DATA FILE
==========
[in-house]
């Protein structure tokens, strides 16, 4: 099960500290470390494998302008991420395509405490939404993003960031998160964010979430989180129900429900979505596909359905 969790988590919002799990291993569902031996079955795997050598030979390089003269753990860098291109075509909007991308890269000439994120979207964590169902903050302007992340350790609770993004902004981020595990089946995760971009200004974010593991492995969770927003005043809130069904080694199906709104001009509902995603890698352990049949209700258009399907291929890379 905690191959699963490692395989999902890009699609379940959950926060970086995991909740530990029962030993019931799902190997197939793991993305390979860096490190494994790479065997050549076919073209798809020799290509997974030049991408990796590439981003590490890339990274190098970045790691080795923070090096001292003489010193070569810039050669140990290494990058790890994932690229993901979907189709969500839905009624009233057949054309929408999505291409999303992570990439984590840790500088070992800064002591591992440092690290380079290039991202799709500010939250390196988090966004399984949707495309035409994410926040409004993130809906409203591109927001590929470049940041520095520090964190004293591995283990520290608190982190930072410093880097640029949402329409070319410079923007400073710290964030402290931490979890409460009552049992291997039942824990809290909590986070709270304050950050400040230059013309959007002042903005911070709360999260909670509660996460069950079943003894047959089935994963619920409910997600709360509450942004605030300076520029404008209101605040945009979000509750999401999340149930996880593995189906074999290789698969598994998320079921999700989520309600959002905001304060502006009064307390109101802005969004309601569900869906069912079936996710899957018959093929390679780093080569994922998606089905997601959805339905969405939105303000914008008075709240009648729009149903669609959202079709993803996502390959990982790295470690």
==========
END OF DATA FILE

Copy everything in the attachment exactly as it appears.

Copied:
[in-house]
């Protein structure tokens, strides 16, 4: 099960500290470390494998302008991420395509405490939404993003960031998160964010979430989180129900429900979505596909359905 969790988590919002799990291993569902031996079955795997050598030979390089003269753990860098291109075509909007991308890269000439994120979207964590169902903050302007992340350790609770993004902004981020595990089946995760971009200004974010593991492995969770927003005043809130069904080694199906709104001009509902995603890698352990049949209700258009399907291929890379 905690191959699963490692395989999902890009699609379940959950926060970086995991909740530990029962030993019931799902190997197939793991993305390979860096490190494994790479065997050549076919073209798809020799290509997974030049991408990796590439981003590490890339990274190098970045790691080795923070090096001292003489010193070569810039050669140990290494990058790890994932690229993901979907189709969500839905009624009233057949054309929408999505291409999303992570990439984590840790500088070992800064002591591992440092690290380079290039991202799709500010939250390196988090966004399984949707495309035409994410926040409004993130809906409203591109927001590929470049940041520095520090964190004293591995283990520290608190982190930072410093880097640029949402329409070319410079923007400073710290964030402290931490979890409460009552049992291997039942824990809290909590986070709270304050950050400040230059013309959007002042903005911070709360999260909670509660996460069950079943003894047959089935994963619920409910997600709360509450942004605030300076520029404008209101605040945009979000509750999401999340149930996880593995189906074999290789698969598994998320079921999700989520309600959002905001304060502006009064307390109101802005969004309601569900869906069912079936996710899957018959093929390679780093080569994922998606089905997601959805339905969405939105303000914008008075709240009648729009149903669609959202079709993803996502390959990982790295470690």